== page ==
Officer fired over disconnected GPS

June 12, 2008 4:40:00 PM PDT
They are hired to protect and serve you, but investigators don't know what one Houston police officer was doing while he was on the job because a key piece of his communication gear was mysteriously disconnected. That 18-year veteran of the Houston Police Department is now out of a job. He was fired after a tracking device on his unit was somehow tampered with. And that's not all police found when they searched the patrol unit.

It's called an Automated Vehicle Location System, nothing more than just a fancy term for a GPS tracking system. HPD uses it to manage its fleet.

"It's to basically keep track of our officers, where they are," said Captain B.D. Williams with the Houston Police Department.

"It's not big brother watching," said Captain Williams. "It's more for their safety."

Officer Stanley Matthews, an 18-year veteran of the force stationed out of HPD's Fondren division, had a tracking device in his patrol car. Police say last September, a supervisor became concerned after he discovered that Matthews' signal had disappeared and he couldn't reach the officer right away.

"The sergeants did a check of the system and found it was disconnected and that the wires had been tucked away in a compartment in the back of the vehicle, in the trunk," said Captain Williams.

It's an offense so serious, it cost Matthews his job. According to his indefinite suspension letter, the cable had been manually and intentionally disconnected. A plastic restraining or tie down band had been cut and removed.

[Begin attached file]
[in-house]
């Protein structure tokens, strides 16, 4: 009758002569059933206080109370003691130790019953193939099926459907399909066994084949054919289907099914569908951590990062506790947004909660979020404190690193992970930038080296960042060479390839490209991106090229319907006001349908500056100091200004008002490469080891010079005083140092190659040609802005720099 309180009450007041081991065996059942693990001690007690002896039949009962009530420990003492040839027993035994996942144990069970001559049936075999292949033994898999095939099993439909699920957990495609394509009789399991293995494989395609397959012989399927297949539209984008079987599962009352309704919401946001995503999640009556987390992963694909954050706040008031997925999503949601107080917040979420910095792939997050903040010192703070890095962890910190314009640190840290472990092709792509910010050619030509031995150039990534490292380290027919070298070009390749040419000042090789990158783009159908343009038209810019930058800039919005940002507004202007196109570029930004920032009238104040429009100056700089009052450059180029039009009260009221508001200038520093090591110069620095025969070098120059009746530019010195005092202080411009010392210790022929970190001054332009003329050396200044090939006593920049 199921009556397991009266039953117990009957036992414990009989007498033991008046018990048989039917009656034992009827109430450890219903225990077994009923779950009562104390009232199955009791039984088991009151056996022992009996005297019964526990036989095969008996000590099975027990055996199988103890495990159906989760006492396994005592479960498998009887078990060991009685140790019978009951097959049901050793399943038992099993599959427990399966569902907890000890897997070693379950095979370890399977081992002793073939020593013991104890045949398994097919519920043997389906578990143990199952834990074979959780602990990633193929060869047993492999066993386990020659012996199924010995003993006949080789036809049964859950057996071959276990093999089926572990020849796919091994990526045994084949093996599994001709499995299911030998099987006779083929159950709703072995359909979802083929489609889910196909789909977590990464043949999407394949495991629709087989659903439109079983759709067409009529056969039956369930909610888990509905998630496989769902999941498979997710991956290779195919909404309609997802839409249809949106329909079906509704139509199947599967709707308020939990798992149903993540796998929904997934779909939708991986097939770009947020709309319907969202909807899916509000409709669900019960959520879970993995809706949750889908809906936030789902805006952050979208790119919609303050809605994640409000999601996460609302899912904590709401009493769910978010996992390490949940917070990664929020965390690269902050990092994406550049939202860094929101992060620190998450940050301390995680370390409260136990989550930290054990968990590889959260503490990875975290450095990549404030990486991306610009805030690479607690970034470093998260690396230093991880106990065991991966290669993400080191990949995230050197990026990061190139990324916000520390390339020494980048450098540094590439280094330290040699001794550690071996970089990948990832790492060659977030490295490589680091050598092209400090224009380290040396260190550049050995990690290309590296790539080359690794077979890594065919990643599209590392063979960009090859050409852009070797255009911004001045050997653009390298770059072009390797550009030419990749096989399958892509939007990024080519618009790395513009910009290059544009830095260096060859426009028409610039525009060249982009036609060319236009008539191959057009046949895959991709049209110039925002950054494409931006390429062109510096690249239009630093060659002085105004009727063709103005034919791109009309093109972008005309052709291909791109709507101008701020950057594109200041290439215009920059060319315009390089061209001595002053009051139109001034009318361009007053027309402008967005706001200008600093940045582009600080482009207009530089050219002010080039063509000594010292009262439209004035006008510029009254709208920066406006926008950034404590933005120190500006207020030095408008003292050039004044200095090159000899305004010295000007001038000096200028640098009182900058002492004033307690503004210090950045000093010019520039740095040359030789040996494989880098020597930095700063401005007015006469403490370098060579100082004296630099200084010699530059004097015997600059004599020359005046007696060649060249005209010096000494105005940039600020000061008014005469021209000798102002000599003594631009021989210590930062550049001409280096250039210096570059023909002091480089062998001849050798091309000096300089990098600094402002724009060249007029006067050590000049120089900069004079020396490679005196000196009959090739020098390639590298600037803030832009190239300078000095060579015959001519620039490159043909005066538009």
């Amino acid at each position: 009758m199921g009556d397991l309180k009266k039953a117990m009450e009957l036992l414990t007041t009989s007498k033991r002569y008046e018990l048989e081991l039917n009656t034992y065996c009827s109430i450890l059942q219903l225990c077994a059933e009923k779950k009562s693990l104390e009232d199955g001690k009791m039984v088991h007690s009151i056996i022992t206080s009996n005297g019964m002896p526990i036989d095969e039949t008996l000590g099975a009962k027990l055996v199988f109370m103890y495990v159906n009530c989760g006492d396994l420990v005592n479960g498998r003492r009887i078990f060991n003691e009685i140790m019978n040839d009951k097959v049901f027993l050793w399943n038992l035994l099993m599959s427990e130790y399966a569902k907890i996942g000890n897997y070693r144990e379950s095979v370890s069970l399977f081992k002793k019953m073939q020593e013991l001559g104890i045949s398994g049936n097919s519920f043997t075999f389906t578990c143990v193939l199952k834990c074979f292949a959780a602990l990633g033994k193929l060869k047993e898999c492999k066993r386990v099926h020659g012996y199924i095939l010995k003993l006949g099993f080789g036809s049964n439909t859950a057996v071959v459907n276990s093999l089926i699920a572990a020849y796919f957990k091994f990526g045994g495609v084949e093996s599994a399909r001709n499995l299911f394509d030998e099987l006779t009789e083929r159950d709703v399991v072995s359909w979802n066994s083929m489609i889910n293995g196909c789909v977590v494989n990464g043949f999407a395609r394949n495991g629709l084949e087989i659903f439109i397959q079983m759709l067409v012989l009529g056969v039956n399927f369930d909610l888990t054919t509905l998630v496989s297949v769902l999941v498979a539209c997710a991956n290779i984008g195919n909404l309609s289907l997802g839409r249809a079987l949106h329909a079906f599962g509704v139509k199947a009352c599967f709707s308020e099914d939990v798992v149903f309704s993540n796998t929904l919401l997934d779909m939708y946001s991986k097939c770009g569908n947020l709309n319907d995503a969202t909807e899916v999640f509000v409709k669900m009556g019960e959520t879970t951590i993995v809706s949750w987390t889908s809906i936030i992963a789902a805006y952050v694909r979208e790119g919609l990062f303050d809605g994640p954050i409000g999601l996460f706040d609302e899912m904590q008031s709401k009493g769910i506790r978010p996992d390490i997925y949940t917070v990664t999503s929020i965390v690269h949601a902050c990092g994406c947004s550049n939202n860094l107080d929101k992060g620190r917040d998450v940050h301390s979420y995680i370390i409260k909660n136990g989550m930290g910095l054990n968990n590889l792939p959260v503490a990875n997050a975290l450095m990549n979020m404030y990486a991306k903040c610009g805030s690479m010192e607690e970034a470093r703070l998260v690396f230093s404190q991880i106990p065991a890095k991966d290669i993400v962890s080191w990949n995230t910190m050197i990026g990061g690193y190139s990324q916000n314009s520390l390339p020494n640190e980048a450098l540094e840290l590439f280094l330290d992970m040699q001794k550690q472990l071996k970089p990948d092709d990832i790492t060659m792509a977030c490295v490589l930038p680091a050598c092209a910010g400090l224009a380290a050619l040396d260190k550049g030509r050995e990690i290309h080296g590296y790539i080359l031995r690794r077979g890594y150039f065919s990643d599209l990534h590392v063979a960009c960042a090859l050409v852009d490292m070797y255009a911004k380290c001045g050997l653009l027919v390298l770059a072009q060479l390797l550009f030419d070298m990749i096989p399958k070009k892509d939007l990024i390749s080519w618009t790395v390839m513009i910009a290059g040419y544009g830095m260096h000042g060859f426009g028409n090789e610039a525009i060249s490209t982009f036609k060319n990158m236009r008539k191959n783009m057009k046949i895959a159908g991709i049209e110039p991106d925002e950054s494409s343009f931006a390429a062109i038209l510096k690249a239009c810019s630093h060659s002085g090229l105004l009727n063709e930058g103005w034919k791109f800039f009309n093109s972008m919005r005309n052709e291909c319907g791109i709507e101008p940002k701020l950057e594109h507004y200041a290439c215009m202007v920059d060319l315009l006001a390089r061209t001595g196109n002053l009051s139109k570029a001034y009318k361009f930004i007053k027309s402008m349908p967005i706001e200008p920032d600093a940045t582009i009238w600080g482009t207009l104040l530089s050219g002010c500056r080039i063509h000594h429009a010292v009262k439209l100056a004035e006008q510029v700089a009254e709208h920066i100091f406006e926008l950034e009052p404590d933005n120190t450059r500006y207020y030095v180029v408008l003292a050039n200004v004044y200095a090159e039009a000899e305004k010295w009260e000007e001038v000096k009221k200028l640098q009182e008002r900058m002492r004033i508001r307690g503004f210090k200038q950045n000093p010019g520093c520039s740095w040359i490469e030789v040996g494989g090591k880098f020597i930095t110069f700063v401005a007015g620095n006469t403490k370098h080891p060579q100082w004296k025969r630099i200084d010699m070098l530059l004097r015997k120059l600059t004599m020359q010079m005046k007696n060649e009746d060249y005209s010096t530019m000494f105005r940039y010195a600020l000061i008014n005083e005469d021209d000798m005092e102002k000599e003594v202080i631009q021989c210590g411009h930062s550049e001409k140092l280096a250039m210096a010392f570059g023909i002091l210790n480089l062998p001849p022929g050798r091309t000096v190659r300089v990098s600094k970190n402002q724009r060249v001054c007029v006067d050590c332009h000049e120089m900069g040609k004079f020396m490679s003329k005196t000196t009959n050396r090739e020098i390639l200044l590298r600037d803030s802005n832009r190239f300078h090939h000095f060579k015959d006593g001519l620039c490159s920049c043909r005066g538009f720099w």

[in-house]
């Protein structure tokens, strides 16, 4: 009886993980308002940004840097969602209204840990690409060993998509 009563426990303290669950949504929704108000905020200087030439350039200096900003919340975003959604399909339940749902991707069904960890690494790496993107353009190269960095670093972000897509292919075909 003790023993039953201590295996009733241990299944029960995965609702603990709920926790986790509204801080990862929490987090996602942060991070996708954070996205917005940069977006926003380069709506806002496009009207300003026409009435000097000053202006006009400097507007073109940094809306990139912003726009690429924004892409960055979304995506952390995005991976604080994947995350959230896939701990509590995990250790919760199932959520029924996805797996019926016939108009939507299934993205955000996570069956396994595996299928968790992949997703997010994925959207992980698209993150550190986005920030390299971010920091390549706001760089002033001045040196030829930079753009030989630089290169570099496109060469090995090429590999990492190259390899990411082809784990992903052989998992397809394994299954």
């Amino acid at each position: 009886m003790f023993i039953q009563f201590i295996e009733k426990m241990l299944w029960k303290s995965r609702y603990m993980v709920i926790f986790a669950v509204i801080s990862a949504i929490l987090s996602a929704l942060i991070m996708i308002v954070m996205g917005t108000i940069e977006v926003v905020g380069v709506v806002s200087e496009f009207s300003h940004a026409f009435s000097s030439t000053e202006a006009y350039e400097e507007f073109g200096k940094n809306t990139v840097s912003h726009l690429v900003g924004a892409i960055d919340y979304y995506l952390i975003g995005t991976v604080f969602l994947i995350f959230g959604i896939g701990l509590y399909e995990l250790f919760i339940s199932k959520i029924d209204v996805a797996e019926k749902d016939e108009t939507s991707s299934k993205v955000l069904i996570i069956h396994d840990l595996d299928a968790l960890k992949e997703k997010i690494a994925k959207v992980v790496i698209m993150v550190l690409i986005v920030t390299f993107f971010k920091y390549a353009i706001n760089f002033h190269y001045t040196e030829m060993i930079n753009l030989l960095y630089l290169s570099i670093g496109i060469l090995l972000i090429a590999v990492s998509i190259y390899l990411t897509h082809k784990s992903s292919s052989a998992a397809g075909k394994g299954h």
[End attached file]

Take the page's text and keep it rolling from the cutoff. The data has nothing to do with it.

"It indicates that there may be something nefarious going on, maybe something the officer doesn't want us to know, where he or she might be going at a particular time," said Captain Williams.

The letter also states Matthews checked out at 7:37am. The AVL was verified operating at 7:53am. The last confirmed signal that day was 9:26am.

Matthews claimed he had not accessed the unit's trunk at any point during the shift.

What's more, his supervisor found five small baggies containing a white powder substance later determined to be cocaine lying underneath the back seat. It has not been determined if the cocaine and the tampering of the AVL are related.

"The officer's statement basically told us he checked the vehicle before, did not see anything, but nevertheless, it was there," Captain Williams told us.

"How did it get there?" we asked.

"That's a very good question. That should have been part of the investigation, but it was not looked into in this part of the investigation," he answered.

While Officer Matthews was unavailable for comment, his indefinite suspension is under appeal. The department is standing its ground, too.

"We expect officers to tell the truth and we expect officers to not tamper with the department's property," said Captain Williams.

Matthews made his appeal through a union attorney to the civil service commission in hopes of getting his job back. We've been told a decision will be made by June 26. We'll let you know what happens.

      Headlines at a glance | 100 most recent local stories | RSS feeds
              Slideshow archive | ABC13 wireless | Help solve crimes


Load Comments